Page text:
Ultimately, the original source material not only came from humans in the sense it was typed and curated, but it came from humans’ actions, observations, and reflection; because of this, I didn’t want my project to be about highlighting differences, but about bringing together different cultural perspectives where they can be appreciated side-by-side, albeit in a weird (and probably heretical) way. At the end of the day, we may all hold different perspectives, but we share much more in common, starting with our DNA.
Again, I’m really happy with the output of this project. I hope you enjoy it as well!
Un Segundo… ¿Hablas Español?
So, I was talking to my madre in Spain (I was an exchange student in the Canaries over 25 years ago and my familia still has a room in their home for me) about Markov chains and started thinking about how they might look in Spanish.
My madre said she’d be interested in what it looked like, especially since she didn’t really get my verbal explanation of Markov chains. (Not surprised, I butchered the topic.) She was very impressed by the power of code to create my Twitter bot, so I told her I’d try to track down some text in Spanish and see what came out.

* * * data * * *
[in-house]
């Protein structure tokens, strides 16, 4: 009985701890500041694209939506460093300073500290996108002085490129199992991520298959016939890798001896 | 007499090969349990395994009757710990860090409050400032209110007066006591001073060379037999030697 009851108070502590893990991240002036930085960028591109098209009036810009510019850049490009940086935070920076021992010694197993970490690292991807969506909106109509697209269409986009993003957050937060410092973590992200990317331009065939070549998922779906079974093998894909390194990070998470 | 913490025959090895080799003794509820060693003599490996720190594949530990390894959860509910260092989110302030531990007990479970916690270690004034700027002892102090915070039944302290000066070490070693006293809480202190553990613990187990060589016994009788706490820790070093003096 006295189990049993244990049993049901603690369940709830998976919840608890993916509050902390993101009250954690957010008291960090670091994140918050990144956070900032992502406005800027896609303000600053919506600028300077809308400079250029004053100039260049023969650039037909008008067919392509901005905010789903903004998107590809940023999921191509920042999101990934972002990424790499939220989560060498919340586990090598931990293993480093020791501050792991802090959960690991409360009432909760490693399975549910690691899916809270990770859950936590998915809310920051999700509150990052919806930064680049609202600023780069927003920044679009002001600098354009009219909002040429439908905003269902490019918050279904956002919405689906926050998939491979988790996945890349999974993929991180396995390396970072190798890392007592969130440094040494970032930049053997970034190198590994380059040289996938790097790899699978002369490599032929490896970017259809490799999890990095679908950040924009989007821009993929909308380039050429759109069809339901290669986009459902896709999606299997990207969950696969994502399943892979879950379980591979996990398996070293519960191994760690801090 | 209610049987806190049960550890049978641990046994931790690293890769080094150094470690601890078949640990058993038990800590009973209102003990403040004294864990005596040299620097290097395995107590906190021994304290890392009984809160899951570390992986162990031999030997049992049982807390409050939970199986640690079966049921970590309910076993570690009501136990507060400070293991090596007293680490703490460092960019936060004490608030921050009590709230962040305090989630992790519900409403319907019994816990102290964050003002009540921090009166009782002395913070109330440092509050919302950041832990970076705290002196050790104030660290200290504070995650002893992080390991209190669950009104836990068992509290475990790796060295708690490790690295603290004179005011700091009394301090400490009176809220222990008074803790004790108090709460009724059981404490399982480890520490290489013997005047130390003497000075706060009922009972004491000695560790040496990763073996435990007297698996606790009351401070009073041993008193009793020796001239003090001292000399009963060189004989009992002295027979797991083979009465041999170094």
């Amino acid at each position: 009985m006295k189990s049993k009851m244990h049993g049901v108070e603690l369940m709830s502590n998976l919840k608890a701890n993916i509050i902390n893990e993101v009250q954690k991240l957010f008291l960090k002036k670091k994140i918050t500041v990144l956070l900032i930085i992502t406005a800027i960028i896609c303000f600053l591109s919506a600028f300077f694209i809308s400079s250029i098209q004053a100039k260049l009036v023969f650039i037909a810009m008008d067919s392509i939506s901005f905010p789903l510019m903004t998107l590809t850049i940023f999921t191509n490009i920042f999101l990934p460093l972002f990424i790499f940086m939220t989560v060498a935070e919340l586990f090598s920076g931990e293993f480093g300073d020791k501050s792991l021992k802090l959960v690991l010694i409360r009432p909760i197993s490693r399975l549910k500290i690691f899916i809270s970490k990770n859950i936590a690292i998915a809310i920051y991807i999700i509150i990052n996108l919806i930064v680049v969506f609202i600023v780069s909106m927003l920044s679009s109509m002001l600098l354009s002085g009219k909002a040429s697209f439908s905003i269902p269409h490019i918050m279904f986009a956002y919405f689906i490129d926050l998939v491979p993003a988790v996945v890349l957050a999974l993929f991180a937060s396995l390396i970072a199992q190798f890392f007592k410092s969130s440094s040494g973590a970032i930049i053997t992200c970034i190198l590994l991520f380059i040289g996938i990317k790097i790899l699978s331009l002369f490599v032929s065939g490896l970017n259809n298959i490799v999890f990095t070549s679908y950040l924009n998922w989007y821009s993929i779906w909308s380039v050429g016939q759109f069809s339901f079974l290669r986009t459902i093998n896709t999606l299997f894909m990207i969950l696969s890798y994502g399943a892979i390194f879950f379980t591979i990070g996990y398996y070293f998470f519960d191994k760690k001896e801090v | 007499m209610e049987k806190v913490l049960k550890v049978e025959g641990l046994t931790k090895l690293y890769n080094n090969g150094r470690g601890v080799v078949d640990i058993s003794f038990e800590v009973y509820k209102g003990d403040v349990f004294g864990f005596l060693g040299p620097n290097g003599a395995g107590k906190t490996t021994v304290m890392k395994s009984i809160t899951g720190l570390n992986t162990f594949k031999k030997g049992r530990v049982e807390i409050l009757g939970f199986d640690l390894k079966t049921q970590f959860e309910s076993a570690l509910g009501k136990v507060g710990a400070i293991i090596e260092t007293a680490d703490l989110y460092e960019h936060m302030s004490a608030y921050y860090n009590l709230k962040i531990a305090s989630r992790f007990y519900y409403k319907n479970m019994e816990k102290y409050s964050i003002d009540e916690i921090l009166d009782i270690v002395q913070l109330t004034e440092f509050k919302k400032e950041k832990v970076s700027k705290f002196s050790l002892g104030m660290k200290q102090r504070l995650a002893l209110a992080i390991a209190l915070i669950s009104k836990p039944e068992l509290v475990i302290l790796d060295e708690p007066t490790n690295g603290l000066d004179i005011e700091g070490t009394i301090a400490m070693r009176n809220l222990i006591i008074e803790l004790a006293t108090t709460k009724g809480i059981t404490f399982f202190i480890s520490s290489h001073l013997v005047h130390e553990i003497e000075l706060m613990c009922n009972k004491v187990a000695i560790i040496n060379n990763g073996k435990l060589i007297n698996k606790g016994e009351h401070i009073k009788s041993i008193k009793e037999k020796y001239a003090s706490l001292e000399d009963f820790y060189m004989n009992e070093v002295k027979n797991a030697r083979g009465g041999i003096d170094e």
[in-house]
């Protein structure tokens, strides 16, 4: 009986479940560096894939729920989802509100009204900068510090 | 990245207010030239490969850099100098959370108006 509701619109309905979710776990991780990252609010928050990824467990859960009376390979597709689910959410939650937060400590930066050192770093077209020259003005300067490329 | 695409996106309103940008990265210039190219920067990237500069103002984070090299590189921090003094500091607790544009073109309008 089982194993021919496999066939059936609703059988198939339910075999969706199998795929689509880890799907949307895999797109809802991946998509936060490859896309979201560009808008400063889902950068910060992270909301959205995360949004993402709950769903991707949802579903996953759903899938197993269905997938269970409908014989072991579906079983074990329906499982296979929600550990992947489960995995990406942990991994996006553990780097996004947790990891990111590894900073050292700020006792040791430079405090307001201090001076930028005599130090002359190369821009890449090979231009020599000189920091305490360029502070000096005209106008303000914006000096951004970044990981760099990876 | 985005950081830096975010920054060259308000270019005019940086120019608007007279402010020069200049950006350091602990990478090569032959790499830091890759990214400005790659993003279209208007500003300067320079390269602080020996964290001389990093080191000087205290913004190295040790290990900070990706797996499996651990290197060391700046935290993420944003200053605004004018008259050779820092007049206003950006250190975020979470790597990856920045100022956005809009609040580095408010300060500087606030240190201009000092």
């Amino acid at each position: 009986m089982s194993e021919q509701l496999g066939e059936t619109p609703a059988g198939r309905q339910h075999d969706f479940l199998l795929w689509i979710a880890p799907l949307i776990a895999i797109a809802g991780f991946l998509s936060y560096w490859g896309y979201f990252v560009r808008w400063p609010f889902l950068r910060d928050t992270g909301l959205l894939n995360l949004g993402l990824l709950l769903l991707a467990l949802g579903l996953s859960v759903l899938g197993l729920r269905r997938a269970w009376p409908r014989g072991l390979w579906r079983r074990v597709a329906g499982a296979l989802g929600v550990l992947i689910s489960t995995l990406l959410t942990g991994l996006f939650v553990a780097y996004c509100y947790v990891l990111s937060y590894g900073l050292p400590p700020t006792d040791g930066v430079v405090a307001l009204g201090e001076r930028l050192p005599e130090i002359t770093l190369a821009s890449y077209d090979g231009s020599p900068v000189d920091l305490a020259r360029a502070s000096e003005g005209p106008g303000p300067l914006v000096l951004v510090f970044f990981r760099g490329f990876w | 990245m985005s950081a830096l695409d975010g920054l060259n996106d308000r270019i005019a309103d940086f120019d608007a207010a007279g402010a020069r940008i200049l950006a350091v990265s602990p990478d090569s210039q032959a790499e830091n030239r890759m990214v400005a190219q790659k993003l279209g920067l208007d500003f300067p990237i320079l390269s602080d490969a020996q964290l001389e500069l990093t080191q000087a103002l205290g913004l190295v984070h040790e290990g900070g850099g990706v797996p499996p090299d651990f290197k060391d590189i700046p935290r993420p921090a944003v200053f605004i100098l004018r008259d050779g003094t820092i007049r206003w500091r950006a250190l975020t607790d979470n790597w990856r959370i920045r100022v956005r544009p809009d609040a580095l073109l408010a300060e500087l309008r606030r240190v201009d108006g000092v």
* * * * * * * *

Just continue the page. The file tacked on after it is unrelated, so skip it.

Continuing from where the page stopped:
Here are some screen shots of what it looked like when I put the preface and first chapter in. I ended up putting all of Don Quixote in Spanish as the text source using Dan’s example for Markov chains by letter, so if you’d like to see it and play around with that, here it is.
I found that using ngrams around 4 to 6 gave good results. Using 2 gave a lot of gibberish and using more than 10 returned more shorter results. I was expecting the ngram of 2 to give a lot more shorter words considering all the vowels in Spanish. And, many words and conjugations end in ‘a’ or ‘o’, so ‘a’+’ ‘(space) or ‘o’+’ ‘(space) I thought would be so common. I figured it would return those (‘a ‘ & ‘o ‘) as an option so often when ‘a’ or ‘o’ was called (thus making the word end in a space.) There were (or seemed to be) more shorter words, but it wasn’t like what I’d expected. Check it out above or right here below, currently the Markov chains are set to work with tetragrams (ngram = 4.)